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Case Reports |


A. J. FISHER, M.D.; E. B. SHAW, M.D.
Am J Dis Child. 1947;74(4):468-475. doi:10.1001/archpedi.1947.02030010481006.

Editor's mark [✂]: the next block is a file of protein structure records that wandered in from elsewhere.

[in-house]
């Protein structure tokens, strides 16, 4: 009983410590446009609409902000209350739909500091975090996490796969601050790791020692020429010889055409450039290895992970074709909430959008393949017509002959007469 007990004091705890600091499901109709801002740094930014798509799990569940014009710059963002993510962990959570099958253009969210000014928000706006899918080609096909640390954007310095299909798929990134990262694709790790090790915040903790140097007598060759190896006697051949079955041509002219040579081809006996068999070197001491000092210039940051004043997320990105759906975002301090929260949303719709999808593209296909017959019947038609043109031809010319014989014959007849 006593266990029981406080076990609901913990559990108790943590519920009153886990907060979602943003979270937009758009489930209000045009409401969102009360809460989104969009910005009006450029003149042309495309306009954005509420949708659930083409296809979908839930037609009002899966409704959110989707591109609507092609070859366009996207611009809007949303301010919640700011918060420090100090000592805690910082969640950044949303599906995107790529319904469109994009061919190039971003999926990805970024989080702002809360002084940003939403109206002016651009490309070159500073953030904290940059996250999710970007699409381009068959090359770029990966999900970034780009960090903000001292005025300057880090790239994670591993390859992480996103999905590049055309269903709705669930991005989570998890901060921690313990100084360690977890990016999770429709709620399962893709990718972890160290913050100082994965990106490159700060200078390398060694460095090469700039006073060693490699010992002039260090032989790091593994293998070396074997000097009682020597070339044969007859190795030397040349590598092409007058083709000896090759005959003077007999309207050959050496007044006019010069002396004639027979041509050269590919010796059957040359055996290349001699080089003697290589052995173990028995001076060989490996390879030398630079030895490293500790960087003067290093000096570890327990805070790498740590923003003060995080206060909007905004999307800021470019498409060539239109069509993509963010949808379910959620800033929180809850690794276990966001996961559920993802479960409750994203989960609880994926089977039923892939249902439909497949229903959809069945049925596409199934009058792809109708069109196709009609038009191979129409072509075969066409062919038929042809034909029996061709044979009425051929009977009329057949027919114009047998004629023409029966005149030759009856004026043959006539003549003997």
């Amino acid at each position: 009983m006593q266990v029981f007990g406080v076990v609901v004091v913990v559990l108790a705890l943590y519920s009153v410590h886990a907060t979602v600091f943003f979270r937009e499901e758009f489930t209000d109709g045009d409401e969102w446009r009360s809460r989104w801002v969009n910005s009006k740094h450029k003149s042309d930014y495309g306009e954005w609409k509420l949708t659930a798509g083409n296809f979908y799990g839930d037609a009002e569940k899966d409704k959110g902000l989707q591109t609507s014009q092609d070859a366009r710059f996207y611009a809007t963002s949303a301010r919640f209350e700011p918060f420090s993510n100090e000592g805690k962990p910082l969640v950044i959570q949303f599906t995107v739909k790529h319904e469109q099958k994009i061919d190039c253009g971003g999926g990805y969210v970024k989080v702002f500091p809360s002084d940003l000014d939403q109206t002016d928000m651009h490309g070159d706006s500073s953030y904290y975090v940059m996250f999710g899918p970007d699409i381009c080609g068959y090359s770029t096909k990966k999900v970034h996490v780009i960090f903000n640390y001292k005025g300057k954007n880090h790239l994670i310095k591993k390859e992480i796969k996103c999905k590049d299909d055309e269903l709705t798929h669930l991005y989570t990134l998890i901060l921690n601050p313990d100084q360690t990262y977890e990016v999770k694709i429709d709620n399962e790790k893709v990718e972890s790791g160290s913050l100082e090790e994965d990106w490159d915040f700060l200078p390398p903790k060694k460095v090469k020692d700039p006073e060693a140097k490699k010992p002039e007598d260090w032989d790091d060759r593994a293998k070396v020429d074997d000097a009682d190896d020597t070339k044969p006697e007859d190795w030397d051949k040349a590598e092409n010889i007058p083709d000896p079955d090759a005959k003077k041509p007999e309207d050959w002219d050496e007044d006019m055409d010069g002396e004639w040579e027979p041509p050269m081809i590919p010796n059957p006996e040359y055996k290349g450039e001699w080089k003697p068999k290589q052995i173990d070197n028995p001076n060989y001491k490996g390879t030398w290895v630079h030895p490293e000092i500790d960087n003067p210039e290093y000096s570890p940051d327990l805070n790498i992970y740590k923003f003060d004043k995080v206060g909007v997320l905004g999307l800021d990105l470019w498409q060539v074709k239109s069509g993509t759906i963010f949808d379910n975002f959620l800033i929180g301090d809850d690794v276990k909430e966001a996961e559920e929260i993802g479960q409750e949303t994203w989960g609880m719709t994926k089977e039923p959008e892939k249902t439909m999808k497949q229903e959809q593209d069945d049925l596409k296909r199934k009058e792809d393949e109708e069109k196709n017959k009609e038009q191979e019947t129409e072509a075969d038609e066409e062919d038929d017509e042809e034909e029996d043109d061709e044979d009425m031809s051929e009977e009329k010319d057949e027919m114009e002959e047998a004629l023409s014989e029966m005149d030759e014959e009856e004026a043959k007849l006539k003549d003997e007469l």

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THE LITERATURE abounds in references to cases of empyema with particular emphasis on technics of treatment. Burpee1 reviewed a series of 500 cases in 1936, while Hochberg and Kramer2 reported on 300 cases and Lanman and Heyl3 analyzed a large series, both in 1939. Shanks,4 in 1944, compiled an excellent review of the literature and an analysis of 169 cases in Dayton, Ohio, since 1927. Most authors are in agreement that pneumococci account for 75 to 80 per cent of all cases of empyema, with streptococci and staphylococci etiologically involved in all other cases except for approximately 1 per cent, in which rare pleural invaders, such as Escherichia coli, Brucella abortis, Ascaris lumbricoides and Hemophilus influenzae, are implicated. The object of this paper is to present in detail the history, hospital course and subsequent follow-up observations in a case of empyema caused by H. influenzae in


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